LinkedIn is an excellent resource to connect with potential employer, make connections that may lead to your potential employer, distribute your resume, or even practice resume writing. It is the equivalent of a social media profile. The difference is that LinkedIn is the social media site for professionals. The LinkedIn service works very much like the popular social media site, Facebook, in that the website recommends connections (the equivalent of Facebook friends) to you based on the connections that you already have. These are called your “second degree connections.” You will be amazed to find out that a person that you have interest in meeting may be a second degree connection based on someone very close to you. Meeting the professional that you think is the next step toward your dream career might be as close as asking your friend to introduce you via email or a conference call. Creating a LinkedIn profile is much like writing a resume in that there are sections for you to add variety of personal details about yourself. This functions very much like your resume. The sections include experience, education, interests and a header. The header is located directly below you profile picture and functions like your bait. What do we mean by bait? If a recruiter is browsing the several million profiles on LinkedIn, the header is your chance to shine and catch their attention. The same way that you may want to read a book simply because the title is interesting, your header is your chance to catch the recruiter’s eye and get them to take time to further explore your profile. The experience and education sections are essentially the same as on the paper resume. These sections allow you to enter information about your past or current employer and education, start and end times, major, minor and skills. The interests sections can be filled with organizations, companies and schools that interest you. For example, you can save The Financial Times as a company and Harvard University as a school in your interest group. Adding this information lets a potential employer or business partner to get a better sense of who you are whether or not there is some alignment between your skills and their needs.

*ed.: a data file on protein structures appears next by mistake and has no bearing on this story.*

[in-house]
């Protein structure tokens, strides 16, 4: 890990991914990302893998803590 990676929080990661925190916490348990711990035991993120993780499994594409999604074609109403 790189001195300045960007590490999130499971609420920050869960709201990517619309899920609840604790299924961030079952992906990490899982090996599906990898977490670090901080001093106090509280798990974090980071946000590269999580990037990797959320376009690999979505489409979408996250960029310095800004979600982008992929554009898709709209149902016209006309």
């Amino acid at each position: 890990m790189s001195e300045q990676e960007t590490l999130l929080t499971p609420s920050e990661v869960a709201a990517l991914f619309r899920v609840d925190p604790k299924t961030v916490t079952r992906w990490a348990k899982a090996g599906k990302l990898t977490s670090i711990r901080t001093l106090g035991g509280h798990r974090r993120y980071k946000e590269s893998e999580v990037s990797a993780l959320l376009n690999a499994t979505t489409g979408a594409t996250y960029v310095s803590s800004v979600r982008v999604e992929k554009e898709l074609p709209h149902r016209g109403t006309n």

Now that we know a little background about LinkedIn, why is it such a great resource to use? Roughly 94% of recruiters use LinkedIn to browse quality talent and potential candidates and the average recruiter has 616 connections. There are approximately 10 million active job postings on LinkedIn. There is a saying that success isn’t just what you know, it’s who you know. LinkedIn is a way to add connections to your network without having to be everywhere, all of the time. While you are actively engaged in distributing your resume in person, at job fairs and in niche groups, your LinkedIn page will give you access to the other 10’s of millions of recruiters that are not within you current network or attending the same events as you. Job postings can be found on LinkedIn by searching according to keywords, companies, titles, city, state, zip code and country. If you are not prepared to complete an application immediately, postings that you are interested in can be saved within your profile. If you are interested in learning new skills that can boost your resume, LinkedIn has a service of online modules that focus on a wide variety of skills like excel, time management, six sigma, social media marketing, public speaking and tips for writing a resume, to name a few.